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Welcome to the website of the Van der Wel research group. We specialize in state-of-the-art biological solid-state NMR (ssNMR) spectroscopy, which we use to further our understanding of the molecular origins of diseases. Our research is primarily focused on understanding the molecular causes of neurodegenerative disease, protein misfolding and protein deposition diseases. We are part of the Department of Structural Biology, and affiliated with the Center for Protein Conformational DiseasesPittsburgh Brain InstitutePitt/CMU Molecular Biophysics & Structural Biology PhD program, and MSTP MD/PhD program.

 

Research Interests

We use ssNMR spectroscopy to perform unique structural studies of protein misfolding and aggregation, which are the hallmarks of many neurodegenerative diseases. We determine the structure of protein deposits, as well as the mechanism of aggregate formation. In one of our current NIH-funded projects, we are studying the misfolding of expanded polyglutamine proteins, which are mutated in Huntington’s Disease (HD), various ataxias and other diseases. Through our mechanistic and structural studies we aim to further our understanding of the disease-causing processes and thus enable the design of new treatment strategies for these kinds of incurable diseases.

We also study the interplay between lipid membranes and membrane-binding proteins. This is often a two-way process, where proteins modulate membrane structure and membranes modulate protein structure and function. In a NIH-funded research project, we investigate protein-lipid interactions that are critical in the early stages of mitochondrial apoptosis. Part of our interest in this process stems from the fact that it is plays a critical role in the neurodegeneration in HD and related diseases. Thus, we aim to obtain new mechanistic insights that may pave the way for possible new treatment strategies.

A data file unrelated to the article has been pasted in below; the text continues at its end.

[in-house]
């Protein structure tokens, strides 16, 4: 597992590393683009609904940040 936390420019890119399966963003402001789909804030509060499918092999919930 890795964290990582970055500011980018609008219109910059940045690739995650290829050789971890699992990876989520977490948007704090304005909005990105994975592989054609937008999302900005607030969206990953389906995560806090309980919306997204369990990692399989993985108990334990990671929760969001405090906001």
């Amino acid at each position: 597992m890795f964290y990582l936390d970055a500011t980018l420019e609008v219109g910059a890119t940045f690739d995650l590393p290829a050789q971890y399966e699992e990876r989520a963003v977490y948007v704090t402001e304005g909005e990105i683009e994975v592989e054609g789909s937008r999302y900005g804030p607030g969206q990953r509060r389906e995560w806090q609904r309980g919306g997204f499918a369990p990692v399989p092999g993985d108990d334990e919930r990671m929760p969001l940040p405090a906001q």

We also develop new methods in ssNMR for its biological application to protein aggregates, membranes and membrane proteins. We make use of ultrafast MAS methods, high-field multidimensional MAS ssNMR, oriented ssNMR, as well as in silico simulations. Our employ dedicated high-field ssNMR instruments housed in the Structural Biology NMR facility.

Questions? Interested in joining the lab, reprints or collaboration? Please contact us!


Selected Publications

(see here for a complete listing)

  • Huntingtin exon 1 fibrils feature an interdigitated β-hairpin-based polyglutamine core. Hoop, C.L., Lin, H.-K., Kar, K., Magyarfalvi, G., Lamley, J., Boatz, J.C., Mandal, A., Lewandowski, J., Wetzel, R., Van der Wel, P.C.A. (2016) Proc. Natl. Acad. Sci. USA. in press (At journal)
  • Structural changes and pro-apoptotic peroxidase activity of cardiolipin-bound mitochondrial cytochrome c. Mandal, A., Hoop, C.L., DeLucia, M., Kodali, R., Kagan, V., Ahn, J., Van der Wel, P.C.A.* (2015) Biophys. J. 109(9): 1873–1884 (At journal)
  • Lipid Dynamics and Protein-Lipid Interactions in Integral Membrane Proteins: Insights from Solid-State NMR. Van der Wel, P.C.A.* (2014) eMagRes.  3: 111–118 (DOI) (PDF download)
  • Spinning-rate encoded chemical shift correlations from rotational resonance solid-state NMR experiments. Li, J., and Van der Wel, P.C.A.* (2013) J. Mag. Reson. 230:117-124 [at journal] [DOI]
  • Structural Characterization of the Caveolin Scaffolding Domain in Association with Cholesterol-Rich Membranes. Hoop, C.L.#, Sivanandam, V.N.#, Kodali, R., Srnec, M.N., Van der Wel, P.C.A. (2012) Biochemistry, 51(1):90–9 [DOI] [PubMed]
  • Amyloid-like fibrils from a domain-swapping protein feature a parallel, in-register conformation without native-like interactions. Li, J.; Hoop, C.L.; Kodali, R.; Sivanandam, V.N.,; and Van der Wel, P.C.A.* (2011) J. Biol. Chem. 286(33): 28988-95 [at journal][PubMed]
  • The Aggregation-Enhancing Huntingtin N-terminus is Helical in Amyloid Fibrils. Sivanandam, V.N., Jayaraman, M., Hoop, C.L., Kodali, R., Wetzel, R., and Van der Wel, P.C.A. (2011) J. Am. Chem. Soc. 133(12): 4558–4566 [at journal]
  • Dynamic nuclear polarization of amyloidogenic peptide nanocrystals: GNNQQNY, a core segment of the yeast prion protein Sup35p.Van der Wel, P.C.A.; Hu, K.-N.; Lewandowski, J.R., and Griffin, R.G. (2006) J. Am. Chem. Soc. 128(33):10840-10846 [Abstract] [DOI]